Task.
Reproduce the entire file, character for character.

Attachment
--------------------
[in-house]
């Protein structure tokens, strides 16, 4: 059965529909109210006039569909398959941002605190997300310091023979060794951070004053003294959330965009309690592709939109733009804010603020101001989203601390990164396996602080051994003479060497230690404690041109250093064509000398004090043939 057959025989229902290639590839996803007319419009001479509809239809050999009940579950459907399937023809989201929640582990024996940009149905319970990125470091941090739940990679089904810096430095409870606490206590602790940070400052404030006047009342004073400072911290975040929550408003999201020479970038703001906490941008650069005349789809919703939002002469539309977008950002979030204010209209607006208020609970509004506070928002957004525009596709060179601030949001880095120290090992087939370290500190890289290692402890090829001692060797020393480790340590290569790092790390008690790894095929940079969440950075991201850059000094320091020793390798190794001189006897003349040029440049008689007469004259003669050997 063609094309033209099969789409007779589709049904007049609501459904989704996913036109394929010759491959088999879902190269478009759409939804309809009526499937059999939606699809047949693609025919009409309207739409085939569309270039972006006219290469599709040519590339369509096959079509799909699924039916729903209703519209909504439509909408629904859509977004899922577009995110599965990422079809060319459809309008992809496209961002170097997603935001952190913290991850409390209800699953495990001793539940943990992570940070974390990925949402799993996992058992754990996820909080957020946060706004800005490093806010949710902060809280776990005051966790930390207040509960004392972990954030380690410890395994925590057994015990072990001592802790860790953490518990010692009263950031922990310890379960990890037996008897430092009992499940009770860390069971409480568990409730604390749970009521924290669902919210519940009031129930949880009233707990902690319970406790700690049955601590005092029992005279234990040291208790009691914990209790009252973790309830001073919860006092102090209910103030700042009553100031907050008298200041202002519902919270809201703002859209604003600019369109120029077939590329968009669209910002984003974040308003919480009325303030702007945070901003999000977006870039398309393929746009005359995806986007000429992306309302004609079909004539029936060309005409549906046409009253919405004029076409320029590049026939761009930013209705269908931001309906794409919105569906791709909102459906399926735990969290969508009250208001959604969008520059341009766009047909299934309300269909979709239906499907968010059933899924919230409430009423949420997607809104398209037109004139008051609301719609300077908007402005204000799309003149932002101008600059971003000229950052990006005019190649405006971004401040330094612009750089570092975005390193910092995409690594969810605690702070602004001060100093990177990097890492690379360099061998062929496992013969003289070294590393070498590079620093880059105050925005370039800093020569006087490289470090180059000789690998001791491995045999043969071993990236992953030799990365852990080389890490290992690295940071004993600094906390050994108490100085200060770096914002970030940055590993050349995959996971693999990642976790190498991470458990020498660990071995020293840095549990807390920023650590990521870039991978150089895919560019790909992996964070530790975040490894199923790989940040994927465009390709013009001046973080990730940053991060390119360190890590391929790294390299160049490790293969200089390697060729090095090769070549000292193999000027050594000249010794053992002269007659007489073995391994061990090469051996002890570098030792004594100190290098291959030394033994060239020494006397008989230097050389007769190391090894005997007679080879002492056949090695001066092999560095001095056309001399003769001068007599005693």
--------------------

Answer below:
[in-house]
């Protein structure tokens, strides 16, 4: 059965529909109210006039569909398959941002605190997300310091023979060794951070004053003294959330965009309690592709939109733009804010603020101001989203601390990164396996602080051994003479060497230690404690041109250093064509000398004090043939 057959025989229902290639590839996803007319419009001479509809239809050999009940579950459907399937023809989201929640582990024996940009149905319970990125470091941090739940990679089904810096430095409870606490206590602790940070400052404030006047009342004073400072911290975040929550408003999201020479970038703001906490941008650069005349789809919703939002002469539309977008950002979030204010209209607006208020609970509004506070928002957004525009596709060179601030949001880095120290090992087939370290500190890289290692402890090829001692060797020393480790340590290569790092790390008690790894095929940079969440950075991201850059000094320091020793390798190794001189006897003349040029440049008689007469004259003669050997 063609094309033209099969789409007779589709049904007049609501459904989704996913036109394929010759491959088999879902190269478009759409939804309809009526499937059999939606699809047949693609025919009409309207739409085939569309270039972006006219290469599709040519590339369509096959079509799909699924039916729903209703519209909504439509909408629904859509977004899922577009995110599965990422079809060319459809309008992809496209961002170097997603935001952190913290991850409390209800699953495990001793539940943990992570940070974390990925949402799993996992058992754990996820909080957020946060706004800005490093806010949710902060809280776990005051966790930390207040509960004392972990954030380690410890395994925590057994015990072990001592802790860790953490518990010692009263950031922990310890379960990890037996008897430092009992499940009770860390069971409480568990409730604390749970009521924290669902919210519940009031129930949880009233707990902690319970406790700690049955601590005092029992005279234990040291208790009691914990209790009252973790309830001073919860006092102090209910103030700042009553100031907050008298200041202002519902919270809201703002859209604003600019369109120029077939590329968009669209910002984003974040308003919480009325303030702007945070901003999000977006870039398309393929746009005359995806986007000429992306309302004609079909004539029936060309005409549906046409009253919405004029076409320029590049026939761009930013209705269908931001309906794409919105569906791709909102459906399926735990969290969508009250208001959604969008520059341009766009047909299934309300269909979709239906499907968010059933899924919230409430009423949420997607809104398209037109004139008051609301719609300077908007402005204000799309003149932002101008600059971003000229950052990006005019190649405006971004401040330094612009750089570092975005390193910092995409690594969810605690702070602004001060100093990177990097890492690379360099061998062929496992013969003289070294590393070498590079620093880059105050925005370039800093020569006087490289470090180059000789690998001791491995045999043969071993990236992953030799990365852990080389890490290992690295940071004993600094906390050994108490100085200060770096914002970030940055590993050349995959996971693999990642976790190498991470458990020498660990071995020293840095549990807390920023650590990521870039991978150089895919560019790909992996964070530790975040490894199923790989940040994927465009390709013009001046973080990730940053991060390119360190890590391929790294390299160049490790293969200089390697060729090095090769070549000292193999000027050594000249010794053992002269007659007489073995391994061990090469051996002890570098030792004594100190290098291959030394033994060239020494006397008989230097050389007769190391090894005997007679080879002492056949090695001066092999560095001095056309001399003769001068007599005693």